There are good debts — money prudently spent on items such as an education or a roof over your head — but the best debts are those you can speak of in the past tense. That’s particularly true of credit card debt.
Unfortunately, many people carry month-to-month balances on their credit card accounts.
Those can be crushing sources of stress — financial and otherwise.
Estimates abound for how much credit card debt the average American carries, but the number that matters is your number. Let’s just say it’s $5,000.
Here’s a five point plan to crush that $5,000 of debt over the next 12 months.
1. Freeze your credit use
If not easy, this is simple: just don’t use it. Struggling? Put your cards in a bowl of water and really freeze them. No matter how you do it, the first step is to stop adding to the problem.
2. Develop a spending plan
If you only make the minimum payments over the course of the year, you’ll end up about where you started. That means you need to free up or find money so you can increase those payments. To be specific, if you want to pay off your debt in a year, you’ll need to come up with $350 or $400 a month above your minimum payment(s). Scrutinize where your money goes and find ways to cut back or cut out expenditures. Canceling the cable, eating out less or clipping coupons are all changes that can help.
3. Create a safety net
If you haven’t already, set aside $1,000 in a savings account before you start to go full force at your debt. You might ask, “Wouldn’t it make more sense to use the $1,000 to pay off debt?” Nope. Having a cash cushion will help ensure you don’t have to use credit if you have a financial emergency. Getting rid of debt is all about habits and this step will help you kick the credit card habit. Consider selling some stuff or using money found during step two to come up with that $1,000.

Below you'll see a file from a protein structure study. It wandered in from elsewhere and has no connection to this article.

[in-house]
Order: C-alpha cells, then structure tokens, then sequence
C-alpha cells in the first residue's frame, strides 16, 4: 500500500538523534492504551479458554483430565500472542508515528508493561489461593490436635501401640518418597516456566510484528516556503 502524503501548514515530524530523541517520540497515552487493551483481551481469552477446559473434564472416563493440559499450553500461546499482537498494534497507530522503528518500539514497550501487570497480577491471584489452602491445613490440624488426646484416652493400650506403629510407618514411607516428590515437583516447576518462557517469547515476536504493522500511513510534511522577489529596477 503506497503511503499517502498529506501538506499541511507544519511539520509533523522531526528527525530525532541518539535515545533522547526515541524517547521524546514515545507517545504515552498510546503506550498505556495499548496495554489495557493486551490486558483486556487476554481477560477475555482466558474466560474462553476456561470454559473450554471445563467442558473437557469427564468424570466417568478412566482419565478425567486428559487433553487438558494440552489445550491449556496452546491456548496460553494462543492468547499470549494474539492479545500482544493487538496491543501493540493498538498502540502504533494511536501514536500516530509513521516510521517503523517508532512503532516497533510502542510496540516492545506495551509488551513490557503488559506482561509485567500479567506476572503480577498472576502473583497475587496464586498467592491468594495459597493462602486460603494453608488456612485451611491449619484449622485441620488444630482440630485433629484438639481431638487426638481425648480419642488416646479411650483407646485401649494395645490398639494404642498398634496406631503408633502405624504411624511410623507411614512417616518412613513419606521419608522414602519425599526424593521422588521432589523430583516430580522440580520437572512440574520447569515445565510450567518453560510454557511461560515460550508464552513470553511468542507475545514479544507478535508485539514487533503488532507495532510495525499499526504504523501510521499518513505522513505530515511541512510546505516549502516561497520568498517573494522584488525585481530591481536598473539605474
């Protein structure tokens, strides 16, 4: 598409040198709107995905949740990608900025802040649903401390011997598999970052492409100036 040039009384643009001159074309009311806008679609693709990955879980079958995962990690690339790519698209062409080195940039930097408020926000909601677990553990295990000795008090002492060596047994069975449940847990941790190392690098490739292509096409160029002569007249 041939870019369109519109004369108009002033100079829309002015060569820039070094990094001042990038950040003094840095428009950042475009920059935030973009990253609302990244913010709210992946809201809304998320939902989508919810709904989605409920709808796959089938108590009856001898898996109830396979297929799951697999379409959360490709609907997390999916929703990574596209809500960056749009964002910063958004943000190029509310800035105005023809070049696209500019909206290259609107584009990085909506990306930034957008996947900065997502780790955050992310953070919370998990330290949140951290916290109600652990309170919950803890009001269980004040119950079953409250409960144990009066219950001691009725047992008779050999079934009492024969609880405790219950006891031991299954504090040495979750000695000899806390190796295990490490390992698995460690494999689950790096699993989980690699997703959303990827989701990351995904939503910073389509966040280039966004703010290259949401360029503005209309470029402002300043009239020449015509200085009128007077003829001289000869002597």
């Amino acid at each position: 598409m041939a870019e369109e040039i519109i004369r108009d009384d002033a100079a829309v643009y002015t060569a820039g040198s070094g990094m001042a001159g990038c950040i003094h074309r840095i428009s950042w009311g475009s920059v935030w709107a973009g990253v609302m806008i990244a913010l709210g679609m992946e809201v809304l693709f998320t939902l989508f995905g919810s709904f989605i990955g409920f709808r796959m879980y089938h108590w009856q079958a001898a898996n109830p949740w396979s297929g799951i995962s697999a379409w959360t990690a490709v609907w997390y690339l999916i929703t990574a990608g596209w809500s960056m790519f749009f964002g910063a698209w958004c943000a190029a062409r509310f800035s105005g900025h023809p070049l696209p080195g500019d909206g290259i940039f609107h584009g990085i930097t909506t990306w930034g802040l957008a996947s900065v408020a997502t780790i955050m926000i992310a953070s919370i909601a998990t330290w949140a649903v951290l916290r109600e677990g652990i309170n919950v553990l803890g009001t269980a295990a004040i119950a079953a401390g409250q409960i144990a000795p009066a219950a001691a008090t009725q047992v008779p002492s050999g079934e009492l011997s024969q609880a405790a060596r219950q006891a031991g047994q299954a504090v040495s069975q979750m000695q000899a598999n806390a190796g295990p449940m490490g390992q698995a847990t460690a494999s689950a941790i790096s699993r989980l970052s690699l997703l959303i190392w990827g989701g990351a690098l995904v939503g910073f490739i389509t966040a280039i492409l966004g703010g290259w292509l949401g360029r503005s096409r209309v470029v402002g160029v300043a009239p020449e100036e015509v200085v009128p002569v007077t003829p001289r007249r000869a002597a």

4. Execute the plan to kill your debt
This is your road map out of debt. If you’ve got one credit card, your path is simple. Simply apply all the extra monthly cash in your new spending plan toward that credit card until it’s paid off. If you’ve got more than one card start by paying as much as you can on the card with the highest interest rate and minimum payments on the rest. When that card is paid down, work on the next one. The linchpin of your success will be developing a spending plan and supersizing your payments.
5. Don’t pay more interest than necessary
Call your credit card(s) company and request a lower interest rate. It could also make sense to consolidate your credit cards into a single zero or low interest rate card or consolidation loan. Remember, though, consolidation alone doesn’t solve the problem.
One more consideration: During next 12 months, be on the lookout for windfalls that could help knock out your credit card debt. If you get a tax return, a bonus at work or an inheritance, make the most of it by paying down your debt.
However you do it, saying goodbye to your credit card debt may rank as your biggest accomplishment of the year.
Read how one military family saved enough money to buy a house…with CASH.